There was never a question that Wahl has the talent to be successful. She has finished in the top 25 of eight of the nine tournaments this season, and has three top-10 finishes this season, including a win in the Bucs’ final tournament of the season. Wahl shot three rounds under par at the John Kirk/Panther Intercollegiate to secure the victory, and expected to carry that momentum into her first A-Sun Championship.

“I had a pretty good tournament last week, and tried to continue that into this week,” she says. “I have worked on keeping the emotions out of the game, staying calm when I have bad shots or when I get on a streak like I did a little today. My goal is to not allow too many emotions in my game.”

Wahl didn’t play poorly on the front nine, missing a few puts that were right on the line but just short. At the turn her approach did not change, and things began to click.

“I tried to stay patient. I knew that they would fall because my stroke felt nice,” she says. “I just tried to continue what I did on the front and just hit it. My shots into the green were pretty much the same the entire round, and then the putts started to fall.

“I didn’t really feel any kind of pressure today. My team and my coaches were encouraging me, and I tried really hard not to put pressure on myself.”

Catching the freshman after turning in her scorecard, you would never describe her as emotionless or stoic. When informed about the record that she tied in her opening round, she gave a big smile and said, “Oh, that’s cool.”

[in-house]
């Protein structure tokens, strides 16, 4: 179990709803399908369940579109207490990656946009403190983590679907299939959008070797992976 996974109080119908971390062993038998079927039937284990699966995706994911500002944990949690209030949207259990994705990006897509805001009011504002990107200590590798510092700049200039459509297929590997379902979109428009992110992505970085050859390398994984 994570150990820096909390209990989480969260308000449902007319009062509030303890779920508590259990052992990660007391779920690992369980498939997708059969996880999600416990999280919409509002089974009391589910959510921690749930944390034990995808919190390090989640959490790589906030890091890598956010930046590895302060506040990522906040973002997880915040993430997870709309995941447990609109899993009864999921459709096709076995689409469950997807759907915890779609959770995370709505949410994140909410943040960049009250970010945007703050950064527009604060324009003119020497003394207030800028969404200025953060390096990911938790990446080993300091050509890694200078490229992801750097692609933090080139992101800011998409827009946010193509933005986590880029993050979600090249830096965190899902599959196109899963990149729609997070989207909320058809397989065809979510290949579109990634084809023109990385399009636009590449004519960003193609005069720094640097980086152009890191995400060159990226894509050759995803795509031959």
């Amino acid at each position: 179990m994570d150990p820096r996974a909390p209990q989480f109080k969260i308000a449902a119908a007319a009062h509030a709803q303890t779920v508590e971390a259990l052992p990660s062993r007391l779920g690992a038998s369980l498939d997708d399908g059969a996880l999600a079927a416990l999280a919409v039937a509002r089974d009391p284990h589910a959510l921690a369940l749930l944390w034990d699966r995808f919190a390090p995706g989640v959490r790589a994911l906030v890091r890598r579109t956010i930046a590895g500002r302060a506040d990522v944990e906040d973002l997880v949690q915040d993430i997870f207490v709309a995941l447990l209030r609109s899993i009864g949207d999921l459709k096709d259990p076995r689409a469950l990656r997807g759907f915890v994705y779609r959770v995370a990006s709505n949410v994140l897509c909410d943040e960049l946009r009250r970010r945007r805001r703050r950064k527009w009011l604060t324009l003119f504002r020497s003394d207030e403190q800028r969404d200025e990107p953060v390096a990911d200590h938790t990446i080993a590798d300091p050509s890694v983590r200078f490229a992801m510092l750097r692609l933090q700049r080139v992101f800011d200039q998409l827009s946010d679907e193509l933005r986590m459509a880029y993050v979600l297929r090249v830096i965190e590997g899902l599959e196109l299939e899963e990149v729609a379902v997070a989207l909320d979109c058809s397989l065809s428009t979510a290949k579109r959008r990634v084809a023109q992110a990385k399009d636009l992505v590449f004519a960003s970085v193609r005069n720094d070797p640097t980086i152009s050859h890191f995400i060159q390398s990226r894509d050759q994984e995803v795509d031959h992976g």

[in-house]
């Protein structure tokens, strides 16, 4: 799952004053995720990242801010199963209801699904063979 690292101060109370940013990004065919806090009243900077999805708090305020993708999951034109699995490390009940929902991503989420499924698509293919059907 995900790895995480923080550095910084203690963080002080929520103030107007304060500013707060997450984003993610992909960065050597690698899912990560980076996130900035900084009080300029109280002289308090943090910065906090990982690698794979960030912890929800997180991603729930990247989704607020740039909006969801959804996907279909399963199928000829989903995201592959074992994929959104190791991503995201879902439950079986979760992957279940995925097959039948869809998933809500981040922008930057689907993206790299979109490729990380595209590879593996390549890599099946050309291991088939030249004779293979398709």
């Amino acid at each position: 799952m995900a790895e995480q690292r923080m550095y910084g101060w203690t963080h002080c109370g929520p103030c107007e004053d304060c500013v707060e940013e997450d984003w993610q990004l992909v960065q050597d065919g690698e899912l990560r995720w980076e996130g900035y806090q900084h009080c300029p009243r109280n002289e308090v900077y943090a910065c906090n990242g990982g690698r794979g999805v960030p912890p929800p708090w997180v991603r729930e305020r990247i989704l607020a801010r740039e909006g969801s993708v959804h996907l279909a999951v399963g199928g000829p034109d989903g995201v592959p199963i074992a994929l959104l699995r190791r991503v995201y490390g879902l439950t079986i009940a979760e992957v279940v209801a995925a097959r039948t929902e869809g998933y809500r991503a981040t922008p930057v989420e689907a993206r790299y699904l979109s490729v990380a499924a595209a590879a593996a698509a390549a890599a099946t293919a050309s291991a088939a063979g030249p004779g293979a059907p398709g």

Wahl is also very expressive and intentional when speaking about her first year at ETSU and the “family” that she has grown to know since September.

“My freshman season has been a wonderful experience. This has been my most favorite season of all in my golf career,” she says. “I learned so much from coach, and my whole game has improved in a major way. I like the way I feel on the course and I trust my abilities much more. There has never been a step back this season.”

The Buccaneer roster has a very distinct international flavor, something that the German native appreciates very much as well. Her teammates hail from England ( Lauren Smith, Cramlington, England; Sian Evans, Gillingham, England), Spain (Mayte Vizcarrondo, Cadiz, Spain), South Africa (Chloe Garner, Somerset West, South Africa), and Germany (Larissa Steinfeldt, Eschweiler, Germany).

“I love the ETSU facility, and the people that surround us are amazingly supportive, especially Coach Shelton. She knows a lot about short game, which I needed to improve in and I did. I love that we are all international, and so we are all in the same boat. No one has family here, they are all away, and so this team is like a family. I just love it.”

In a word, she describes her freshman season as “fun.”
As the freshman begins her second round as the championship leader, she admits that it will be difficult not to think about her position. However, just like during her performance in Monday’s round, keeping things in balance and not allowing emotions to dictate her game will be the key for her continued success.

“I can’t help but think about it. I will try to think about it in a positive way, to enjoy it right now,” she says. “I can’t control the way that other players will play in the next two rounds, and there are good players in this field.

“I will just try to get the game on the course that I know I have, and stay away from emotions.”